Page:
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August 13, 2001


The USDA's August Crop Production report confirmed prospects for the U.S. average corn and soybean yields to be below trend value in 2001. The U.S. average corn yield, based on early August conditions, is forecast at 133.9 bushels per acre, compared to a trend value near 137 bushels. With harvested acreage at 69.191 million, the prospective crop size is forecast at 9.266 billion bushels, 702 million bushels smaller than the 2000 crop and the smallest crop since 1997. Compared to last year's yield, significant declines are forecast for Michigan, Minnesota, Missouri, Texas, and Wisconsin. Higher average yields are expected in many southern states, including Alabama, Georgia, Louisiana, and North Carolina. Yields in Illinois and Iowa are expected to be down five and four bushels, respectively, while the average in Indiana is forecast as the same as last year's yield.

A smaller crop is expected to be met with good demand. The USDA's World Outlook Board projects a 135 million bushel increase in consumption of U.S. corn during the year ahead. While feed and residual use is expected to decline by 75 million bushels, domestic processing use is projected to increase by 85 million and exports are expected to jump by 125 million bushels. Increased ethanol production will drive the domestic increase while a second consecutive small corn crop in China will contribute to larger exports.

Stocks at the end of the 2001-02 marketing year are projected at 1.459 billion bushels, down from the projection of 2.003 billion for September 1, 2001. That projection represents 14.8 percent of projected use, the lowest ratio in five years. The tighter supply situation will result in somewhat higher prices in the upcoming marketing year. The USDA projects a marketing year average farm price of $1.90 to $2.30 per bushel.

Most observers expect that the 2001 corn yield estimate will decline in subsequent reports, citing hot, dry conditions in early August that pushed crop ratings down. While the August objective yield forecast reflected ear population and ear length, kernel depth and test weight may be less than average due to the hot weather in July and early August. A decline in yield of the magnitude of 1983 (18.8 bushels) or 1995 (12.1 bushels) is not expected. The final yield estimate, however, may be two to five bushels below the August forecast, similar to the pattern of 1980 and 2000. If so, the crop may be near 9.05 billion bushels. Based on historical patterns of yield forecasts, the decline is not likely to be fully reflected in the September report.

The 2001 soybean yield forecast stands at 38.7 bushels per acre, 0.6 bushels above the 2000 average, but about 0.4 below trend value. Yields near those of last year are expected in the eastern corn belt, while higher yields are expected in some southern states, Nebraska, the Dakotas, and Tennessee. Lower yields are expected in east coast states, Missouri, and the upper midwest. The USDA's August Crop Production report also contained a smaller acreage estimate. At 74.137 million, harvested acreage is expected to be "only" 1.419 million larger than acreage of a year ago. That is about 1.3 million less than projected from March planting intentions. Based on early August conditions, the USDA projects a 2001 soybean harvest of 2.867 billion bushels, nearly 100 million larger than last year's record crop.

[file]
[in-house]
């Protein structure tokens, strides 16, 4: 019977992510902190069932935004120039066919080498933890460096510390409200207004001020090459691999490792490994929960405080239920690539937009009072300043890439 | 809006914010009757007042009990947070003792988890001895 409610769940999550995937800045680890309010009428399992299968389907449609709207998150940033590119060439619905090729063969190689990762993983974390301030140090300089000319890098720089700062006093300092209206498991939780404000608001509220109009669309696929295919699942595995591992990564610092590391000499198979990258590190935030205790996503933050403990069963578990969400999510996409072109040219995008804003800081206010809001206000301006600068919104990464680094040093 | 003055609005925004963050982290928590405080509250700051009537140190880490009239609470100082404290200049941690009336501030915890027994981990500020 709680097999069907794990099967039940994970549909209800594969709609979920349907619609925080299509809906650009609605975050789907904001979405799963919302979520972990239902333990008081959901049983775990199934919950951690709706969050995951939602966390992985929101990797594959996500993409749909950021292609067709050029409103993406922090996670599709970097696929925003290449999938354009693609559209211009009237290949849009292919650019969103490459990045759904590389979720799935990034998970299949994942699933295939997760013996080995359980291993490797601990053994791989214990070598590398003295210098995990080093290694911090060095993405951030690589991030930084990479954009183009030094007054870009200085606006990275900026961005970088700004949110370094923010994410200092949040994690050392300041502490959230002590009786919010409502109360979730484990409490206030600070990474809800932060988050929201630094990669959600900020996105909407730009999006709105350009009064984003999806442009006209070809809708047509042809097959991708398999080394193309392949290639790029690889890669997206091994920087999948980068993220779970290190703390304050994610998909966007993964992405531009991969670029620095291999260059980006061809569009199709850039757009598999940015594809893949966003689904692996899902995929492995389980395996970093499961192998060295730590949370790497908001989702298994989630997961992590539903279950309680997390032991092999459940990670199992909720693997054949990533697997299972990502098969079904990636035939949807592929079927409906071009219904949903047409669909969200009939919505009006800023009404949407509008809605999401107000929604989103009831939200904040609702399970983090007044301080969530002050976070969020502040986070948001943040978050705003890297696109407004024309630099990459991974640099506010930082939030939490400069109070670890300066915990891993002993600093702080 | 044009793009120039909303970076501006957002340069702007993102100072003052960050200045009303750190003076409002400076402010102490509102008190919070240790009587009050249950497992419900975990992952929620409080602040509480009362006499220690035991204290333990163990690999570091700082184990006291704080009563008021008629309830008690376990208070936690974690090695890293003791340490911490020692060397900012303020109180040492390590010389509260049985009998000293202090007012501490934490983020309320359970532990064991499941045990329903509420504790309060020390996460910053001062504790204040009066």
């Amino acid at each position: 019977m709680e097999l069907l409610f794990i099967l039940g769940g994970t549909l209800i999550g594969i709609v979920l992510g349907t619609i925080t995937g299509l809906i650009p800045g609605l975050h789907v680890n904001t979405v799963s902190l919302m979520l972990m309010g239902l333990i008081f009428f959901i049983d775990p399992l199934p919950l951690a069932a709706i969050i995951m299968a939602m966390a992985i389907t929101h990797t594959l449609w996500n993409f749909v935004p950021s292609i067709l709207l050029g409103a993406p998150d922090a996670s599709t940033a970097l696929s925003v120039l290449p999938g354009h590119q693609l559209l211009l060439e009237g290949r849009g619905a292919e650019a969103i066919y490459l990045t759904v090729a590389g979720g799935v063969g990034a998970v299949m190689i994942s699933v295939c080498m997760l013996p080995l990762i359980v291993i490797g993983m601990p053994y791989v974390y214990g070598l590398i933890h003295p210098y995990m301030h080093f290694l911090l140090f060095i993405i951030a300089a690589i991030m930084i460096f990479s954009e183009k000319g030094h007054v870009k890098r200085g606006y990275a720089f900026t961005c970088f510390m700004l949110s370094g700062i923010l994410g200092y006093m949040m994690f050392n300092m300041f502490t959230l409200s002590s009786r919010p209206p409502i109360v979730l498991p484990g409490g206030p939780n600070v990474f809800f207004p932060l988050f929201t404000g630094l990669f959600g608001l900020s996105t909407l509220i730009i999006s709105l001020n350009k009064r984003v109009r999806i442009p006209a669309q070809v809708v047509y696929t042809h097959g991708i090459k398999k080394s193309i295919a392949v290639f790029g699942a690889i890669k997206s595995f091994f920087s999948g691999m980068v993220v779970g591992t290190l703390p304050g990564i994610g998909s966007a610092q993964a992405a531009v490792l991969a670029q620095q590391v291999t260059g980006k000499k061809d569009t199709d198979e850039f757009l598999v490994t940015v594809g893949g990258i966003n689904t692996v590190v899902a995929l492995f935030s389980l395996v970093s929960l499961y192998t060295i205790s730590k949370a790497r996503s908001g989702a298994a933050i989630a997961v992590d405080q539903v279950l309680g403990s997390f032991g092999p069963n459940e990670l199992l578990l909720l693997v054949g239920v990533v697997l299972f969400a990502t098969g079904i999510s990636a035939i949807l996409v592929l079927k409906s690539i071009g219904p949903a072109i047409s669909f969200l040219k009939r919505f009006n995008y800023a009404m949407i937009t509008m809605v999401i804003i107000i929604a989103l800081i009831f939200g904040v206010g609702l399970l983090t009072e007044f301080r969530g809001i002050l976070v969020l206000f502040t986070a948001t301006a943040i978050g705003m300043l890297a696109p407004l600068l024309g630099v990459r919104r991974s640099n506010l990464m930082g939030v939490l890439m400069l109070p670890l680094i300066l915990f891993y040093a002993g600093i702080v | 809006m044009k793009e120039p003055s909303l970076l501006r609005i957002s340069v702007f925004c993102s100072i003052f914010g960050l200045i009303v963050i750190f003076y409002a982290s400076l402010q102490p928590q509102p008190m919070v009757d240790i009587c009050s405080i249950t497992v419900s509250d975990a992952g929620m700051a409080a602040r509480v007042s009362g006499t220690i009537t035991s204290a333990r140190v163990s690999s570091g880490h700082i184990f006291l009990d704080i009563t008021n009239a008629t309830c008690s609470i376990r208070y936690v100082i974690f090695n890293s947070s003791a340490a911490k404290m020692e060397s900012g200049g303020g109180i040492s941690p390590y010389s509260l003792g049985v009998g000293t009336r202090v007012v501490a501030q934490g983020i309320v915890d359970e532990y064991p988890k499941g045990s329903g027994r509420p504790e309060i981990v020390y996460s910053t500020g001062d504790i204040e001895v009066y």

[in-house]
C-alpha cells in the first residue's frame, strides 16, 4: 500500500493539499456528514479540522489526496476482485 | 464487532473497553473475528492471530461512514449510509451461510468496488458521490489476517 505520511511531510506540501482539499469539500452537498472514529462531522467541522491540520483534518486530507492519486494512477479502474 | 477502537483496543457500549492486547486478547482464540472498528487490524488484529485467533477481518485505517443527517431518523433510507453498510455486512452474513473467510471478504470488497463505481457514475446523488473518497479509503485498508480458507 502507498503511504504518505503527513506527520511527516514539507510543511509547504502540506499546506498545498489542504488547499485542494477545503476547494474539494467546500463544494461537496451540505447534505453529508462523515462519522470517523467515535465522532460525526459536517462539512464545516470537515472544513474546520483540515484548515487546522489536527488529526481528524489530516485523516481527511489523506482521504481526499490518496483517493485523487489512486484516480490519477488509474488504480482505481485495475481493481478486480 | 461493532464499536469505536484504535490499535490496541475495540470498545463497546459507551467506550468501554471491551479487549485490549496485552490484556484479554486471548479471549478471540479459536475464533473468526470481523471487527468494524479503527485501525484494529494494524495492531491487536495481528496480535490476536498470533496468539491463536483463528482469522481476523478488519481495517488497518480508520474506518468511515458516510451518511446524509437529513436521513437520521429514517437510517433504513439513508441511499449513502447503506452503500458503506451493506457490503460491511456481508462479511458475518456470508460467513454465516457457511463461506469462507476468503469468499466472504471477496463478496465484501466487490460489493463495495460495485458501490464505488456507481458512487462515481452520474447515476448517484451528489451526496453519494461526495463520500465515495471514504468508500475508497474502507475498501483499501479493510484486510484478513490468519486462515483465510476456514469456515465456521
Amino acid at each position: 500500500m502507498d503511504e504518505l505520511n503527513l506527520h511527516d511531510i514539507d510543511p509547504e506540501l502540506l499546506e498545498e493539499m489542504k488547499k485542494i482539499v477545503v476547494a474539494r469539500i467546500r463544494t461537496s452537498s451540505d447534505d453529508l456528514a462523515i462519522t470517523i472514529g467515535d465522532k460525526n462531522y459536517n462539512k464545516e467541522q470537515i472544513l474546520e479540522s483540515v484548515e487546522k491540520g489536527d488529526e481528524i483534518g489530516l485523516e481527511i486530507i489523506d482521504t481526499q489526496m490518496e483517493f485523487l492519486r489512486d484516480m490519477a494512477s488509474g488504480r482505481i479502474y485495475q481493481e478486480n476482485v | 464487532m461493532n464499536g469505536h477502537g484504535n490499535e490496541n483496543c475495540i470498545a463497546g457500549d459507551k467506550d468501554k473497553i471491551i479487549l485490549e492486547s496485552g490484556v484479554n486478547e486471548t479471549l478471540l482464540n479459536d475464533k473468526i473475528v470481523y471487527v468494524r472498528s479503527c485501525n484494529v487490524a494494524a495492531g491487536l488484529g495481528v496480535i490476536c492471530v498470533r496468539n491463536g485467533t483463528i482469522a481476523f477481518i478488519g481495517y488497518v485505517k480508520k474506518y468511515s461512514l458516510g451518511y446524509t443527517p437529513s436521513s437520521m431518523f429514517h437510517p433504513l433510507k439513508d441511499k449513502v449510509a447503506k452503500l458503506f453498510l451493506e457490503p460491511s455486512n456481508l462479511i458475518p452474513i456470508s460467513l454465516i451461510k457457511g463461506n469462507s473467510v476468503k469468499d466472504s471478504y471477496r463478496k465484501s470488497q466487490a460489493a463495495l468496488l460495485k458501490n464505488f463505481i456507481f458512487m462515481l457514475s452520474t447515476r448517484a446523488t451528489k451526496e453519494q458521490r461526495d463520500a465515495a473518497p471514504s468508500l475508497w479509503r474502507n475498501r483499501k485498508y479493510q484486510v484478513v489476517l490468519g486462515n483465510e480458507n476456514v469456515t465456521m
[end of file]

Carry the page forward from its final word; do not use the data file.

The World Outlook Board sees some slowdown in the rate of increase in consumption of U.S. soybeans. Use for all purposes during the 2001-02 marketing year is projected at 2.821 billion, only 8 million more than the projection for the current year. The increase is expected in domestic crush, with exports expected to be unchanged. While world soybean consumption is expected to continue to expand (lead by China) a larger South American crop will continue to provide competition for U.S. soybeans. The one bright spot on the consumption side is the projection of a one billion pound (67 percent) increase in U.S. soybean oil exports.

Year ending stocks of U.S. soybeans are projected to grow from 250 million bushels this year to 300 million by September 1, 2002. The marketing year average price is projected in a range of $4.35 to $5.35, compared to $4.55 for the current year.

As with corn, most observers believe that yield potential is now below the August forecast of 38.7 bushels per acre. Since 1979, the January average yield estimate was below the August forecast 11 times (50 percent of the time). The difference between the August forecast and January estimate ranged from 0.1 bushels (1982) to 4 bushels (1983), and averaged 1.6 bushels. The difference in 1999 and 2000 was 2.7 and 2.6 bushels, respectively. Based on that pattern of yield estimates, and the less-than-average growing conditions the past month, the 2001 crop may be as small as 2.75 billion bushels. Based on the projected level of use, a crop that small would result in year ending stocks near 180 million bushels.

Corn and soybean prices will continue to reflect weekly crop condition reports and monthly USDA projection forecasts. Prices should be well supported in anticipation of smaller crop forecasts and smaller U.S. and world stocks. December corn futures and November soybean futures will likely find resistence near recent highs of $2.47 and $5.38, respectively.


Issued by Darrel Good
Extension Economist
University of Illinois


Department of Agricultural and Consumer Economics    College of Agricultural, Consumer and Environmental Sciences
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